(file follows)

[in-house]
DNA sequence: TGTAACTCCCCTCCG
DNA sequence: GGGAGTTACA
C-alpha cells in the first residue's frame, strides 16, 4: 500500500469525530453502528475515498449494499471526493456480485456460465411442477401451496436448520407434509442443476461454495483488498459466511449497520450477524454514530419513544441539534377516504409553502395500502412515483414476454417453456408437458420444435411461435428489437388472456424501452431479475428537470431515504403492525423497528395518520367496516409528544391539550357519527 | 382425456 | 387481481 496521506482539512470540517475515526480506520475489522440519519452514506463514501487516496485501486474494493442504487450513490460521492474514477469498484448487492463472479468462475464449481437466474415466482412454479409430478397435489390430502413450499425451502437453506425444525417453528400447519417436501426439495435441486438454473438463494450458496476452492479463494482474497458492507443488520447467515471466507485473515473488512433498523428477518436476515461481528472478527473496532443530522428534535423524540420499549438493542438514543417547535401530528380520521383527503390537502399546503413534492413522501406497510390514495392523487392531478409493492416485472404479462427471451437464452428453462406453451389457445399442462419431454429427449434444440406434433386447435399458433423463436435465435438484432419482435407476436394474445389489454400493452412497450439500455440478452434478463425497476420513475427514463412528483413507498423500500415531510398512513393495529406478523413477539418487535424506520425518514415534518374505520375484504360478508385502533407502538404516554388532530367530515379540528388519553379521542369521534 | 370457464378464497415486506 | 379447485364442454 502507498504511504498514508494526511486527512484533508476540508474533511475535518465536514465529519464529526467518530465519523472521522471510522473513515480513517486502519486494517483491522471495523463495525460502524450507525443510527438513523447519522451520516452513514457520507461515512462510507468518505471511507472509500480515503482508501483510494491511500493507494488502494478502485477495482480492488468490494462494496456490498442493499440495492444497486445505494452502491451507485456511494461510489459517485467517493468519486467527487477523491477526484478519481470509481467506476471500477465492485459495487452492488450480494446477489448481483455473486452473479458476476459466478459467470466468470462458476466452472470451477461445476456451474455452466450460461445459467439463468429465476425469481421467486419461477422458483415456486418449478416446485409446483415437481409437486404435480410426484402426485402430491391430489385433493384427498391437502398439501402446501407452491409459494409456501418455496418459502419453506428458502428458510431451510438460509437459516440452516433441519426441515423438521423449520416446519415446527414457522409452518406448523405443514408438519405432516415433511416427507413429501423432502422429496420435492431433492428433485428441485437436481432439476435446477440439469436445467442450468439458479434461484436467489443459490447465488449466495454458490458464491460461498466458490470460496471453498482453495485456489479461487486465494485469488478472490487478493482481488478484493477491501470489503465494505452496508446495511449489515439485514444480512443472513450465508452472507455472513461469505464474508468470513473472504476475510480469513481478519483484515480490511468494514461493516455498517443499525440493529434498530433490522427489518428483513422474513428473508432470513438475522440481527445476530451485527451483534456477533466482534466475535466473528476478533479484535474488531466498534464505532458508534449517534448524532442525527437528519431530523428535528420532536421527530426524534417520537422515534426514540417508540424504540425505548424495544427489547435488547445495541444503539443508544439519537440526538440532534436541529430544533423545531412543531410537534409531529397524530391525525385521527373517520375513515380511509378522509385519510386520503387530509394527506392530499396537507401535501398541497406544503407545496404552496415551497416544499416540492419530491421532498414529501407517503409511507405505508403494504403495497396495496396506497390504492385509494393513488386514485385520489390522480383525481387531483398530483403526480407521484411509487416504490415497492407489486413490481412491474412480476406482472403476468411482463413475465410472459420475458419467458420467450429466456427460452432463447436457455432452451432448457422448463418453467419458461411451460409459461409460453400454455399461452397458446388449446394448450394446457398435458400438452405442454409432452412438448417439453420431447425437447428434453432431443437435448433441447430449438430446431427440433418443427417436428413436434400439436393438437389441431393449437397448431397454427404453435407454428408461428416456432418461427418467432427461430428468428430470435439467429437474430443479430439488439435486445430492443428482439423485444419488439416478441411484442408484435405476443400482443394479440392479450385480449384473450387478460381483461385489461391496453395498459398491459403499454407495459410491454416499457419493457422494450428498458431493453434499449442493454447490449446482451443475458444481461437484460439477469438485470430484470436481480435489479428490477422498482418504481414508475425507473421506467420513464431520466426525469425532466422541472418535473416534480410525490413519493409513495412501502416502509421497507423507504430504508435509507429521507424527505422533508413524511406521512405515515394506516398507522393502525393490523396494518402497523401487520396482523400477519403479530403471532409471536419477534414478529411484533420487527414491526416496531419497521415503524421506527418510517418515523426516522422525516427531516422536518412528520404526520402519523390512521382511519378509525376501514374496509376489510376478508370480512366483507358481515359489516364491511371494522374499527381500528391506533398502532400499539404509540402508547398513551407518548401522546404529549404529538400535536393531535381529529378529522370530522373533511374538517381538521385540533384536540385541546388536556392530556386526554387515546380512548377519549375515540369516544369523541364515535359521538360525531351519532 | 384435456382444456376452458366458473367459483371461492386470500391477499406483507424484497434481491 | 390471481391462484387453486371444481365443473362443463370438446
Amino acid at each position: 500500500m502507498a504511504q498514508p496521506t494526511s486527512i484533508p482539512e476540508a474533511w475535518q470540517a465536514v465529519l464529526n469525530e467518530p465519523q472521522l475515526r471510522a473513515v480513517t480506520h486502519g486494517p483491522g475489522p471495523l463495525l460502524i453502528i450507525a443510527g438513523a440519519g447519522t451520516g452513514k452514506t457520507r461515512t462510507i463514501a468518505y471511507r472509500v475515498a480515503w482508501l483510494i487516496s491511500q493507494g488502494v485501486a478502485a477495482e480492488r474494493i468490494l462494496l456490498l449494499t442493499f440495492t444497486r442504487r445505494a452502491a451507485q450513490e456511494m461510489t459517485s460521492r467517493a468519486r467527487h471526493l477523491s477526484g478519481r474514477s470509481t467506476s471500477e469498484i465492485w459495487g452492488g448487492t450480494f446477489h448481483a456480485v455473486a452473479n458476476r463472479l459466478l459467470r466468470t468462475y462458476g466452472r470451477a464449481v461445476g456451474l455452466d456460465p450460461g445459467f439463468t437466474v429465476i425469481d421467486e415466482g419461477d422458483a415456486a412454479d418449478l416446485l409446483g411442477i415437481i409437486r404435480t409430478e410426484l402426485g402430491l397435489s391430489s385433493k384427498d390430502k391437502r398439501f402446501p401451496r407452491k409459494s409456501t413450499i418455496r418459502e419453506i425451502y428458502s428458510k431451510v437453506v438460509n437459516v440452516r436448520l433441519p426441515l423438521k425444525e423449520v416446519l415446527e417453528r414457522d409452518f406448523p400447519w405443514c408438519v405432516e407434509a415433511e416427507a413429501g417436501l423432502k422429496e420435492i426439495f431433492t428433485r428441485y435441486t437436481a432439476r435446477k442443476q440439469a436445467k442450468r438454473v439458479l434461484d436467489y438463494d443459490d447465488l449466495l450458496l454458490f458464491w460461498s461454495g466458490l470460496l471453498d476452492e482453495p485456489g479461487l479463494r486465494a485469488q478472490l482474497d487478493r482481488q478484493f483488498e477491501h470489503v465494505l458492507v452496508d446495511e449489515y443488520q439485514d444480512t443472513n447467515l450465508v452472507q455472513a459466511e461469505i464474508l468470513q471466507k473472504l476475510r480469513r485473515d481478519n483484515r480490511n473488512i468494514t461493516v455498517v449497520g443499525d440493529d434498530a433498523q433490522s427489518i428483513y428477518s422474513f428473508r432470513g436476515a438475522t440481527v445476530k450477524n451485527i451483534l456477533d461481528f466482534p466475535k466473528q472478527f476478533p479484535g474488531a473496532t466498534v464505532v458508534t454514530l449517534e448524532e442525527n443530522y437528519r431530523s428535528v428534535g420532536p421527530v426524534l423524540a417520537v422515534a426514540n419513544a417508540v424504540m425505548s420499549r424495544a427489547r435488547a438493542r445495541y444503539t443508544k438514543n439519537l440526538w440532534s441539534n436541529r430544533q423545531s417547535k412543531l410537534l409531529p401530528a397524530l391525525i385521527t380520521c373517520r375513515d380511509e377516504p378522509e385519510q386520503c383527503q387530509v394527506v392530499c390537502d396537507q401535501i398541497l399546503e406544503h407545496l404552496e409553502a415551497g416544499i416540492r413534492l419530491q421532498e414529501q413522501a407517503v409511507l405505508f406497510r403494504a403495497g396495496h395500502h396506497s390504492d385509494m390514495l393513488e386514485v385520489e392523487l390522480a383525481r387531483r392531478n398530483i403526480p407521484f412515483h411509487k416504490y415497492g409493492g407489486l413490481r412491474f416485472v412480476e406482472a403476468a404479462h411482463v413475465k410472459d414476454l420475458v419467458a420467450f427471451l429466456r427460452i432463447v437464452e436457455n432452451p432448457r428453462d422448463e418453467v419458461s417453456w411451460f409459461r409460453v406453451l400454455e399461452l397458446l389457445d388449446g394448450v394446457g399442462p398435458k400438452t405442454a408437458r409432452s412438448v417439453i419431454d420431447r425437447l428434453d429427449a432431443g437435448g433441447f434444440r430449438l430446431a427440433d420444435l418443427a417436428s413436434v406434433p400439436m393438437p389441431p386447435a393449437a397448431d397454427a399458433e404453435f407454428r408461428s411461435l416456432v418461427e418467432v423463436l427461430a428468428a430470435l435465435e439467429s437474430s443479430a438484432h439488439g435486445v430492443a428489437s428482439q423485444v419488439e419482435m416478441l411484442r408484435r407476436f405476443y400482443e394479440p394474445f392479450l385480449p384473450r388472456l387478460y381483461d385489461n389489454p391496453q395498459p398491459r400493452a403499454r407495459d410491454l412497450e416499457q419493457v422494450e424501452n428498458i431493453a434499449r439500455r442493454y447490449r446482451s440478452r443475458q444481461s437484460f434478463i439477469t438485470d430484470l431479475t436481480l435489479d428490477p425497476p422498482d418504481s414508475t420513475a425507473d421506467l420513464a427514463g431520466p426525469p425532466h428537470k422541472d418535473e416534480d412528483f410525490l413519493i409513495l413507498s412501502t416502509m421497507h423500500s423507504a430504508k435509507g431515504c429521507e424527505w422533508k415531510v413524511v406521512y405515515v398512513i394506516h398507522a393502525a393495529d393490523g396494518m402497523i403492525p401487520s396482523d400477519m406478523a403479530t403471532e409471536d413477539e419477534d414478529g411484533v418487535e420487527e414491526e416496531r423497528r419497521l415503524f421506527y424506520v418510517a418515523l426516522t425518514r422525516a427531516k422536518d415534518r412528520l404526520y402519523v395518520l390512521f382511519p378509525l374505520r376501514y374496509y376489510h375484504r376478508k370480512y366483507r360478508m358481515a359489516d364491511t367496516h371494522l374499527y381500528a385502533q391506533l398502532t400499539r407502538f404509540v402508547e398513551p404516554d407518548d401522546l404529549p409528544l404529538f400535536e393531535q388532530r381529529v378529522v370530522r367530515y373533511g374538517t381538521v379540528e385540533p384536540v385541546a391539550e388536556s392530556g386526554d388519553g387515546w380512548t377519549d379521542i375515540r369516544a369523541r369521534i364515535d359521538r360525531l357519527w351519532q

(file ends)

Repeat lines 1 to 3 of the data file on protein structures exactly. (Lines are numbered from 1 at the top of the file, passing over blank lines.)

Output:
[in-house]
DNA sequence: TGTAACTCCCCTCCG
DNA sequence: GGGAGTTACA